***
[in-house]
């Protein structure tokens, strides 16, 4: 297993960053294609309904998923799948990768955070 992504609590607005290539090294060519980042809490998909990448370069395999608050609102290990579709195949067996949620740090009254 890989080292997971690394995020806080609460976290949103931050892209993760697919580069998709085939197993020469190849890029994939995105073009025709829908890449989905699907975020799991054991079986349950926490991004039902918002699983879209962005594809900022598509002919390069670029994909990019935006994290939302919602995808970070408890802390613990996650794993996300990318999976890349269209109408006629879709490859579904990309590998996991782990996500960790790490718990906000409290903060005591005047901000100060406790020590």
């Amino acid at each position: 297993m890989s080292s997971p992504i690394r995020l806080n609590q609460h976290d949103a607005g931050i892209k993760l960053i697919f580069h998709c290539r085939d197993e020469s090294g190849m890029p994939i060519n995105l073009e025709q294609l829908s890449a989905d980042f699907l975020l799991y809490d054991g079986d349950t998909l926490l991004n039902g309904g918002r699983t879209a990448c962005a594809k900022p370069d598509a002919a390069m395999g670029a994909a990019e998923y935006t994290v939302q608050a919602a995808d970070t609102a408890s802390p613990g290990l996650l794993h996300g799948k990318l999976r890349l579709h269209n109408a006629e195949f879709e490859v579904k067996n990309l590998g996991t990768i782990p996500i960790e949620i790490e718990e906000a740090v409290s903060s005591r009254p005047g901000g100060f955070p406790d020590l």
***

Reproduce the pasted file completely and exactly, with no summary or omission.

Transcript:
[in-house]
């Protein structure tokens, strides 16, 4: 297993960053294609309904998923799948990768955070 992504609590607005290539090294060519980042809490998909990448370069395999608050609102290990579709195949067996949620740090009254 890989080292997971690394995020806080609460976290949103931050892209993760697919580069998709085939197993020469190849890029994939995105073009025709829908890449989905699907975020799991054991079986349950926490991004039902918002699983879209962005594809900022598509002919390069670029994909990019935006994290939302919602995808970070408890802390613990996650794993996300990318999976890349269209109408006629879709490859579904990309590998996991782990996500960790790490718990906000409290903060005591005047901000100060406790020590």
């Amino acid at each position: 297993m890989s080292s997971p992504i690394r995020l806080n609590q609460h976290d949103a607005g931050i892209k993760l960053i697919f580069h998709c290539r085939d197993e020469s090294g190849m890029p994939i060519n995105l073009e025709q294609l829908s890449a989905d980042f699907l975020l799991y809490d054991g079986d349950t998909l926490l991004n039902g309904g918002r699983t879209a990448c962005a594809k900022p370069d598509a002919a390069m395999g670029a994909a990019e998923y935006t994290v939302q608050a919602a995808d970070t609102a408890s802390p613990g290990l996650l794993h996300g799948k990318l999976r890349l579709h269209n109408a006629e195949f879709e490859v579904k067996n990309l590998g996991t990768i782990p996500i960790e949620i790490e718990e906000a740090v409290s903060s005591r009254p005047g901000g100060f955070p406790d020590l």